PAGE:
The USTR said the tariffs will still go into effect in September on other items, but didn't fully explain why some items were exempted. "But it said tariffs on other items would be waived completely 'based on health, safety, national security and other factors,'" Paletta and Long report.
It's likely that economic fears influenced the decision; Trump's recent tariff threat "spooked investors and many lawmakers, and it has led to a steady slide in the stock market in the past two weeks," Paletta and Long report. Former Trump Treasury Department official Steve Pavlick, now head of policy at Renaissance Macro Research, told the Post: "I don’t think it’s a coincidence that you see this right before Christmas. They are trying to minimize the impact."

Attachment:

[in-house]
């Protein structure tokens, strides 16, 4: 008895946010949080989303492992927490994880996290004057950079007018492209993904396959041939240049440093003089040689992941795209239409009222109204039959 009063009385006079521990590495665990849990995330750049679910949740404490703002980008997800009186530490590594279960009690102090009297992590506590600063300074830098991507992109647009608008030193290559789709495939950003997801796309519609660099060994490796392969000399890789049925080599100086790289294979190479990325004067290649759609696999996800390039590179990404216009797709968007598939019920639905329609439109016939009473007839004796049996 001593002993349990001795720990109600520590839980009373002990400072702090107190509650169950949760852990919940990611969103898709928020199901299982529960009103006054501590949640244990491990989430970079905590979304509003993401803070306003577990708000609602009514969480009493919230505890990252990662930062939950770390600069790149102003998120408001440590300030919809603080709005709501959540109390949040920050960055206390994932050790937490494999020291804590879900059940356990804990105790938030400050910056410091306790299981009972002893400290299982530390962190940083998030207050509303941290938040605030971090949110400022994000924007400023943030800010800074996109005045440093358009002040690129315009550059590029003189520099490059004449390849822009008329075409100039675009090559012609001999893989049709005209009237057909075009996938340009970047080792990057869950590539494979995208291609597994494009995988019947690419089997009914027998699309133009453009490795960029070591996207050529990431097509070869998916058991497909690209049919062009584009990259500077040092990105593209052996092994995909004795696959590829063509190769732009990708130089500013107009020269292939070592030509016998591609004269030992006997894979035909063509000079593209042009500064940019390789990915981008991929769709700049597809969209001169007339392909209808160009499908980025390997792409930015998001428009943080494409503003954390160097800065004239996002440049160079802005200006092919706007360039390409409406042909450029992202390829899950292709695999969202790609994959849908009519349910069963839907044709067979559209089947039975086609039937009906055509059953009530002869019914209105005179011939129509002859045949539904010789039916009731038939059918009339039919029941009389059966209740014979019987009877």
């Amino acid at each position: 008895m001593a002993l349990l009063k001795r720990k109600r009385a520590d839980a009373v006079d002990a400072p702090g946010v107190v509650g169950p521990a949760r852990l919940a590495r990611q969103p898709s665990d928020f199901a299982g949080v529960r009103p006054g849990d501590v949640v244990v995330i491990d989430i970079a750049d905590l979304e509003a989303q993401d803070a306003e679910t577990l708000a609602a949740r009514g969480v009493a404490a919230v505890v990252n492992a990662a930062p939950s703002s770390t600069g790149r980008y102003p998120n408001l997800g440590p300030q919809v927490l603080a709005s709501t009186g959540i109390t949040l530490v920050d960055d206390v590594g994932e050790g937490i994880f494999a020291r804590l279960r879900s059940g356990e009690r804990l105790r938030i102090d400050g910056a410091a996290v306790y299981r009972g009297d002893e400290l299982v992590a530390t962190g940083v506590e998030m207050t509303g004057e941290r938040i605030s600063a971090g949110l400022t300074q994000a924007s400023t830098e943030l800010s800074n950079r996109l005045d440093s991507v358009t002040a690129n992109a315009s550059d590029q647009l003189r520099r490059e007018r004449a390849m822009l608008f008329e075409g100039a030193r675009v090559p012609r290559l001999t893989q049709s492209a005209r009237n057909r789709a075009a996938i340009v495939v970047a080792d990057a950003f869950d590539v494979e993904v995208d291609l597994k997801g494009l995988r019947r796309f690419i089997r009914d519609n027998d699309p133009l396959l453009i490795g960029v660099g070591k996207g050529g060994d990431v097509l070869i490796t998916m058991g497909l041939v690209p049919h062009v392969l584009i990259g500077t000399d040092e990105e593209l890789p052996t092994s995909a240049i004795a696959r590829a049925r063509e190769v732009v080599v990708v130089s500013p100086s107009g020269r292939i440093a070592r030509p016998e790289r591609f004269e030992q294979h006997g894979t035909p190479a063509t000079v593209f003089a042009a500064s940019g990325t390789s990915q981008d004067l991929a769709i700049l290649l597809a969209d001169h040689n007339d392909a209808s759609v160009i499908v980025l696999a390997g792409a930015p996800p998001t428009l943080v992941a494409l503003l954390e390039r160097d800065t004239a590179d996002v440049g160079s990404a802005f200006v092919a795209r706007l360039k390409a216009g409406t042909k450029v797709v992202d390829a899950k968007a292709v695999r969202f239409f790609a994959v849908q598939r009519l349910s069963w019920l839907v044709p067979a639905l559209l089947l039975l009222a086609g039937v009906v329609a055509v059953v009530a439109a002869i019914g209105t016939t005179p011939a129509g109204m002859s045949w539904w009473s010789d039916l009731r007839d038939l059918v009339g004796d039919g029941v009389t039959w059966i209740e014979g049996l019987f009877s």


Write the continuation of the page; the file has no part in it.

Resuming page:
"Many businesses had worried that higher tariffs on consumer goods ahead of the Christmas shopping season could severely damage the economy at a time when some are warning that the risk of a recession next year has increased," Paletta and Long report. "The announcement moved the stock market sharply higher. The Dow Jones industrial average climbed close to 500 points, or nearly 2 percent, on the news. The stock prices of Apple, Best Buy, Mattel and Macy’s were among those that rallied on the announcement."